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The only 360° rotating car seat you need, suitable from birth to approx. 12 years
The multi-stage car seat, growing with your child from 15 months to approx. 12 years of age
Our high-back booster seat from 4 to 12 years old, approved to the latest R129/03 safety standard
Simple and beautiful, the Bromley nursery furniture collection offers the perfect canvas for creatin...
Create the best nursery for your little one to nap, play and grow with the Bromley Oak 3-piece nurse...
Create a sense of calm with our 3-piece Alnmouth nursery set with a washed oak finish. The multi-sta...
For traditional style in your little one's nursery, choose the Nostalgia furniture collection. Craft...
It’s been 20 years since the Adoption and Children Act was made law in 2002, modernising the adoption process in the UK and making it legal for LGBT people to adopt.
To celebrate Pride Month, The Edit caught up with Jo-Ann Swanston-King, Adoption Lead at Barnardo’s, on the adoption process for the LGBTQ+ community and how Barnardo’s is helping to change negative attitudes on the topic.
Why is it so important that LGBTQ+ people can adopt?
It is important as they form part of a diverse range of people who can offer children security and stability. They can also offer a range of skills and experiences that straight adopters might not be able to offer. Adoption can give children security and experience of family life when they are unable to get this from their birth families. Children who are adopted are likely to achieve in all areas of their lives if they have a stable and secure family life experience, and adoption can provide better life opportunities for adopted children. Each adopter will have skills and experiences they can bring to caring for an adopted child and LGBTQ+ adopters are included in this.
Has there been a rise in LGBTQ+ people adopting since it was made legal in 2002?
Yes, prior to the changes to the law LGBTQ+ people could not adopt as a couple and the changes in law made this possible.
"Children who are adopted are likely to achieve in all areas of their lives if they have a stable and secure family life experience."
Have adoption rates risen since 2002 as a result of LGBT adoption being legalised?
There has definitely been a rise in the number of approved adopters since 2002 and this has been as a direct result of government drives to increase the numbers of people who are approved. Recruitment of prospective adopters has been targeted to achieve a more diverse range of prospective adopters including LGBTQ+ people.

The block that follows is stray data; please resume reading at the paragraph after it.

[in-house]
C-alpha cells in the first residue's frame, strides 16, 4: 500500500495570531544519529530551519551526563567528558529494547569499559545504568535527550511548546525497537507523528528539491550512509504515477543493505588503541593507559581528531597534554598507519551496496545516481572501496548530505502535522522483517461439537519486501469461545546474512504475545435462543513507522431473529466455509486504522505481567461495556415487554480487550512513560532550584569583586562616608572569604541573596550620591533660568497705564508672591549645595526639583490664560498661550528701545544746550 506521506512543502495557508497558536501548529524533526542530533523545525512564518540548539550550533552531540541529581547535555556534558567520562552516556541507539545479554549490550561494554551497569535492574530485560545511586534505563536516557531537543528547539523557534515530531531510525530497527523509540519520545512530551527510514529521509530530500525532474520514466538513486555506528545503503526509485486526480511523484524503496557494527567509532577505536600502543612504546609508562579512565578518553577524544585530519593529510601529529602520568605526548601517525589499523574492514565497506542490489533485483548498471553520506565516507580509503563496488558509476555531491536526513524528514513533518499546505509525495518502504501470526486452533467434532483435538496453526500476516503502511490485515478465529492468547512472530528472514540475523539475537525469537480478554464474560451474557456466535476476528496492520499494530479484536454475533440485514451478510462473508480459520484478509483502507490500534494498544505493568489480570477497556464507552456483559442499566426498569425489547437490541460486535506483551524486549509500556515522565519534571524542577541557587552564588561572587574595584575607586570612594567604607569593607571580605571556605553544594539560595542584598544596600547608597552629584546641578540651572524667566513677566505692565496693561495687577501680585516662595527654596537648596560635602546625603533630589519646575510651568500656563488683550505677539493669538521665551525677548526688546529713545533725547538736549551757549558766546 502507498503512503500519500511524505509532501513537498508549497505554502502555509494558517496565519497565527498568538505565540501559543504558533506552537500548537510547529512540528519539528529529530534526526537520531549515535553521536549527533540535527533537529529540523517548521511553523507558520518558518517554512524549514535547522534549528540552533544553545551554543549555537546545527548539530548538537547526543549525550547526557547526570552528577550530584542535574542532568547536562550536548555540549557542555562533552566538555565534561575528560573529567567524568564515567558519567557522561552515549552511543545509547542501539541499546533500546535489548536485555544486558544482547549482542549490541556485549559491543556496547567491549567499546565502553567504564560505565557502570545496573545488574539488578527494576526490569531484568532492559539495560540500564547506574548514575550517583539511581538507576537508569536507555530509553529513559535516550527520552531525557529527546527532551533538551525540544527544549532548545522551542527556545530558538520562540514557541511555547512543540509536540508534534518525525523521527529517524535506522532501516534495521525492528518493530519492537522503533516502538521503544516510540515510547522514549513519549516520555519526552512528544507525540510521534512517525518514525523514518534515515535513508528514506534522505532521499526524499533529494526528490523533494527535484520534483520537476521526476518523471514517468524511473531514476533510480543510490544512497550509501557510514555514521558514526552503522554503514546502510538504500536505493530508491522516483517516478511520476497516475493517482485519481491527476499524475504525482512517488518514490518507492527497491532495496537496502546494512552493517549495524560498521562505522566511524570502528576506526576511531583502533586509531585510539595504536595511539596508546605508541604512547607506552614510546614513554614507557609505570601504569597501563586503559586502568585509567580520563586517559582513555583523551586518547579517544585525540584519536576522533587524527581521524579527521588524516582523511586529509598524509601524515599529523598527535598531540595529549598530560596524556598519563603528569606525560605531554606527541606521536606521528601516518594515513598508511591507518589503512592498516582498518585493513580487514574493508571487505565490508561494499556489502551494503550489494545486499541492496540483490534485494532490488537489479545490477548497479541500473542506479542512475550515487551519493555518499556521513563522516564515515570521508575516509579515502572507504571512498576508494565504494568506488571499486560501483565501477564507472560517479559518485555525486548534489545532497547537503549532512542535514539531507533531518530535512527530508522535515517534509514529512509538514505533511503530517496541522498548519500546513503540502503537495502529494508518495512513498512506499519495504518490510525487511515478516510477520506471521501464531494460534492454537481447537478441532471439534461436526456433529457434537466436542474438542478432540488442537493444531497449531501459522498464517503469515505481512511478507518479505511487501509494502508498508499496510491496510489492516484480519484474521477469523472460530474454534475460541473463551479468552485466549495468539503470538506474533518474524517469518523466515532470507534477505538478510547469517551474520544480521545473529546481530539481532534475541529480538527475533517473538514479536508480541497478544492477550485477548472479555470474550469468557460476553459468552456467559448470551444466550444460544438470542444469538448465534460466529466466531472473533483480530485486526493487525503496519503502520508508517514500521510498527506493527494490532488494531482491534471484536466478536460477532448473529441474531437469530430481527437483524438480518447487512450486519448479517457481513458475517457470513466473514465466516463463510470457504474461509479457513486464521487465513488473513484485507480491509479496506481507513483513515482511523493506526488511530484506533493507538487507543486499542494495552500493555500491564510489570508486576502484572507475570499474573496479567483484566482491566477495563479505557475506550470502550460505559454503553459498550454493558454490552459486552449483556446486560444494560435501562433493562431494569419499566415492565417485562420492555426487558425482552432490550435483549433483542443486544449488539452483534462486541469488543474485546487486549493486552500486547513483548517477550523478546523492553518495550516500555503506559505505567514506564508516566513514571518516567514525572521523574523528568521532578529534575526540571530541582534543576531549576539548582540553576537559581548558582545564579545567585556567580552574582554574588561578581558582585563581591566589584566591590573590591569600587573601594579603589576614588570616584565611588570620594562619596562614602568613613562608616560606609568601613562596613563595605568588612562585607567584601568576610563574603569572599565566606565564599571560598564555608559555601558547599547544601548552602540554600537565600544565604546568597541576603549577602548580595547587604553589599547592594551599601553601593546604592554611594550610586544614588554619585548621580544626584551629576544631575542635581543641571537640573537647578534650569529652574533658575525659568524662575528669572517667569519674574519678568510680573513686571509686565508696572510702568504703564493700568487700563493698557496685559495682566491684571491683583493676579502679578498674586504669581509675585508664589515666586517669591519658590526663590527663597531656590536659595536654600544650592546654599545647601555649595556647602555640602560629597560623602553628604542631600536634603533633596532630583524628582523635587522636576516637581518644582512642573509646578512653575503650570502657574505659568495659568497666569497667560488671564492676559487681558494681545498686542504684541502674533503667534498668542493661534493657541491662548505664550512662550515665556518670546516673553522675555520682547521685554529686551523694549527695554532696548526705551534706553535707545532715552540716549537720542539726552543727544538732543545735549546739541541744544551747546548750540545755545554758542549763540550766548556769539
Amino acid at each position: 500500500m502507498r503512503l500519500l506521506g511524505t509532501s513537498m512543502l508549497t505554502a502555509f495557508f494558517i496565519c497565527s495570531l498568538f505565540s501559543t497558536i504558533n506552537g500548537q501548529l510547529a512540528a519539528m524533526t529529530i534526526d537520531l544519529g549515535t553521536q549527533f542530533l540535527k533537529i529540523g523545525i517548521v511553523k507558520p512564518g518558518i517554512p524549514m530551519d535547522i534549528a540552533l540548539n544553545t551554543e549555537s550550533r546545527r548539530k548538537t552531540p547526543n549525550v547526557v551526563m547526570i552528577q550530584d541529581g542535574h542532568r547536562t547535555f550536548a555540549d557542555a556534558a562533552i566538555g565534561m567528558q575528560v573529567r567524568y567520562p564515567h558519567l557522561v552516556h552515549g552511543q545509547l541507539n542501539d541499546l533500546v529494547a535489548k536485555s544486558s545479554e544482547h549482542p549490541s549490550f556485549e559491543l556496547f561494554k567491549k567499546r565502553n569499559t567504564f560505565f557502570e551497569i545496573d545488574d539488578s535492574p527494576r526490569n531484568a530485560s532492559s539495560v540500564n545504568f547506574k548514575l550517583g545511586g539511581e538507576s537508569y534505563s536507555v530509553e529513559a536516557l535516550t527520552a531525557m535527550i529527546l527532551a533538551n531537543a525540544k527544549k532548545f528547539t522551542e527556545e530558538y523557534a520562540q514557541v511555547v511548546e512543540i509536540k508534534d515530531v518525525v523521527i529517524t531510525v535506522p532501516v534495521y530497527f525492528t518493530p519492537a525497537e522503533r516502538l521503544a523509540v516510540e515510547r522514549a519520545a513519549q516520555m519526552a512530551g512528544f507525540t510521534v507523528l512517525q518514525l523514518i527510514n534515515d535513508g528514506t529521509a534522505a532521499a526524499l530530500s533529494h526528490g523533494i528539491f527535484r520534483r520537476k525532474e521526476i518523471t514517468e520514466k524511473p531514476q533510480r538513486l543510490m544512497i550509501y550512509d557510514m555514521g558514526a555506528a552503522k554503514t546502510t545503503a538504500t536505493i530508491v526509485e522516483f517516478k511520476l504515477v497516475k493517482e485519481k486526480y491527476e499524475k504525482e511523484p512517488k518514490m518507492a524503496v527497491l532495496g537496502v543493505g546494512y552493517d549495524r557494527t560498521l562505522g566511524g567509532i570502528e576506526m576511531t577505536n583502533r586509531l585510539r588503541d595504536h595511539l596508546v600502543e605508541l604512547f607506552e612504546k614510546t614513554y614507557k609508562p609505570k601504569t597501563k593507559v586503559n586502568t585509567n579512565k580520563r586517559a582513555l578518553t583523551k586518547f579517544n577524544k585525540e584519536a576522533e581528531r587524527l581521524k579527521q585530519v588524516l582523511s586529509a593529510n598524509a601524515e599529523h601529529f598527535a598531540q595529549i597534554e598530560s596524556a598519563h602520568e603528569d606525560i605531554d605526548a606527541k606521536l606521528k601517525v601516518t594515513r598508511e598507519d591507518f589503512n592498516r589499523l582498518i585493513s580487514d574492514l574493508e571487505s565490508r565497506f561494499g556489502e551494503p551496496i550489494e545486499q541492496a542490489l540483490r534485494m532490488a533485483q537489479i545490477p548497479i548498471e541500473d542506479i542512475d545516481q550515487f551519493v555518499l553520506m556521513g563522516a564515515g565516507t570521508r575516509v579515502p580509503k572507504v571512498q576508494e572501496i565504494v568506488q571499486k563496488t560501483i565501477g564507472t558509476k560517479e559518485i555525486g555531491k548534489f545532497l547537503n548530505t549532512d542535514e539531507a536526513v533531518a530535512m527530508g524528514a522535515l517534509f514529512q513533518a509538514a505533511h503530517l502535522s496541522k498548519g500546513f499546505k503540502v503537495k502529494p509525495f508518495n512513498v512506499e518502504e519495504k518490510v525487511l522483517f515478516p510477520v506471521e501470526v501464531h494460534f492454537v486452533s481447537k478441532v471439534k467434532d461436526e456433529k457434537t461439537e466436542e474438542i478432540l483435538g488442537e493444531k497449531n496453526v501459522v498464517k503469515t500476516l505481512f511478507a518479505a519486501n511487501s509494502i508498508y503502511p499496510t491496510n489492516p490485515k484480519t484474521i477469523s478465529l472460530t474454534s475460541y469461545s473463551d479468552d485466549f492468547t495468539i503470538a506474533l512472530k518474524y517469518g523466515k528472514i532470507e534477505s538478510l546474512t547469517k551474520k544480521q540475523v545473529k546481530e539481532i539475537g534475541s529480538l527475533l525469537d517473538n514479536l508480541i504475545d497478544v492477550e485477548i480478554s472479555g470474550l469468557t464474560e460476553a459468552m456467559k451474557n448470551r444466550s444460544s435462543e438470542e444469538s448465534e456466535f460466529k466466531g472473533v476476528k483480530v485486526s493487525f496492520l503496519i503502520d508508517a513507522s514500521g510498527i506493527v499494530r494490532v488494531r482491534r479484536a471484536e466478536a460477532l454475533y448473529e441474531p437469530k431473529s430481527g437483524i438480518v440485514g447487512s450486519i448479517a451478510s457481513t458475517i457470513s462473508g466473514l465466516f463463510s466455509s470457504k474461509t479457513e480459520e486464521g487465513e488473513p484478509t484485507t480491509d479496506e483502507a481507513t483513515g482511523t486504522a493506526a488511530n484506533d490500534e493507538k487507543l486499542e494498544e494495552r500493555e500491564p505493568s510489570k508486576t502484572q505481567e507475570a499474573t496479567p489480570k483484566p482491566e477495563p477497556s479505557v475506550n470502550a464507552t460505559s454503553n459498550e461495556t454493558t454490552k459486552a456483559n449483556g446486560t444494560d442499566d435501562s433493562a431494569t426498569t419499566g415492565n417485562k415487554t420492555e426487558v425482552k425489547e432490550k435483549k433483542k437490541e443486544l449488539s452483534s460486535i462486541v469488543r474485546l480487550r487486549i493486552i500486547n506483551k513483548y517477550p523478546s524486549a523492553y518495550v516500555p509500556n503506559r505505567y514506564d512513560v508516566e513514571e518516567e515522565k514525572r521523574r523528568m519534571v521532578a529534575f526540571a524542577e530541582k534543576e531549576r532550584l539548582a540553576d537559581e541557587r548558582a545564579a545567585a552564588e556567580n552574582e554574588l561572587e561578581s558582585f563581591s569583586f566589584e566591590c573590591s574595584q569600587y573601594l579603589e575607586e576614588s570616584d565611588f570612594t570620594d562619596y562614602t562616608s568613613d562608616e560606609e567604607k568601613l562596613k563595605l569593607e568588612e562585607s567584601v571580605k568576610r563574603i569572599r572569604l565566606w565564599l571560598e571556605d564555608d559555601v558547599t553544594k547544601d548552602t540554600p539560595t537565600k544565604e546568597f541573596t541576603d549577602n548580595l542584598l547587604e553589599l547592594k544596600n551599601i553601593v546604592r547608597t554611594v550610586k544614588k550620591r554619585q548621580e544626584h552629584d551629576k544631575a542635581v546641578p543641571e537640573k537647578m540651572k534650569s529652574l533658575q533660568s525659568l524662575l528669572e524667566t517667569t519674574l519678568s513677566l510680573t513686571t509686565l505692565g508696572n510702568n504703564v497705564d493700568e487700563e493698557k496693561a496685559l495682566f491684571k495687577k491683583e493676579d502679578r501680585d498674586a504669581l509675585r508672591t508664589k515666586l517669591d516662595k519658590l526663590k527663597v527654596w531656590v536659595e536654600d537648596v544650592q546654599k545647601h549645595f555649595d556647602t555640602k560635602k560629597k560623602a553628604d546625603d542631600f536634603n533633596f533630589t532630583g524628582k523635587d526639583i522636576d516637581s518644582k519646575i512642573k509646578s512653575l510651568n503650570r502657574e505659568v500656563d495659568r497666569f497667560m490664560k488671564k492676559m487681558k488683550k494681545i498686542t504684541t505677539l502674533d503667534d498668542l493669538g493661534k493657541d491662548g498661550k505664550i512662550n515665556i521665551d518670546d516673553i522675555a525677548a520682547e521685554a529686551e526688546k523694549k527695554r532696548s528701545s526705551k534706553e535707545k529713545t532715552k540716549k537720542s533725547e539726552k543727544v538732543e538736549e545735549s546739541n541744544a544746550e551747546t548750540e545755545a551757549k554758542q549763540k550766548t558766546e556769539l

What is the process for LGBTQ+ people to adopt in the UK – has this changed since 2002?
LGBTQ+ people can adopt as a single person or as a couple and the process of being assessed as an adopter is the same for both LGBTQ+ and straight people. The process from registering your interest to adopt with an agency and being approved as suitable to adopt should last approximately six months, and since 2003 it is undertaken in two stages. Stage one will last approximately two months, is adopter led and involves the completion of statutory checks and references by the agency and preparation by the prospective adopter. Stage two is the assessment process and should last approximately four months.
"LGBTQ+ people can adopt as a single person or as a couple and the process of being assessed as an adopter is the same for both LGBTQ+ and straight people."
Would you say LGBTQ+ adoption has been normalised?
LGBTQ+ adopters are seen as a valuable resource for children who need adoption and Barnardo’s welcomes enquiries from LGBTQ+ people who want to consider extending their family through adoption. There are a lot of resources such as books and films that can support children to understand that families look different and children waiting for adoption will be prepared with this in mind. As always there might be some general attitudes that don’t support LGBTQ+ adoption and prospective adopters will be supported to look at how they will respond to any negative attitudes and how they will support children with this too.
Do all adoption agencies allow LGBTQ+ adoption, or is there is still some reluctance in certain places?
In England it is against the law to refuse someone an application to register their interest to adopt based on their sexuality. There are some agencies who are more experienced on recruiting, training and approving LGBTQ+ adopters, so it is important that if you are interested in adopting as an LGBTQ+ person that you find an agency that you feel is the right fit to support you in your adoption journey.
How could attitudes towards LGBTQ+ adoption be further helped, thus making the process easier and more desirable for LGBTQ+ couples?
The process is the same for LGBTQ+ families as it is for heterosexual families, however social workers from Barnardo’s regularly access diversity training that includes looking at practice around assessing LGBTQ+ families that aims to support a better assessment experience for LGBTQ+ people.
Barnardo’s values the diversity that LGBTQ+ families can bring to adoption, and it is important that the images and messages we use highlights this. We also encourage our LGBTQ+ families to become a member of New Family Social of which Barnardo’s is a member agency. This gives them access to peer support which we know is invaluable.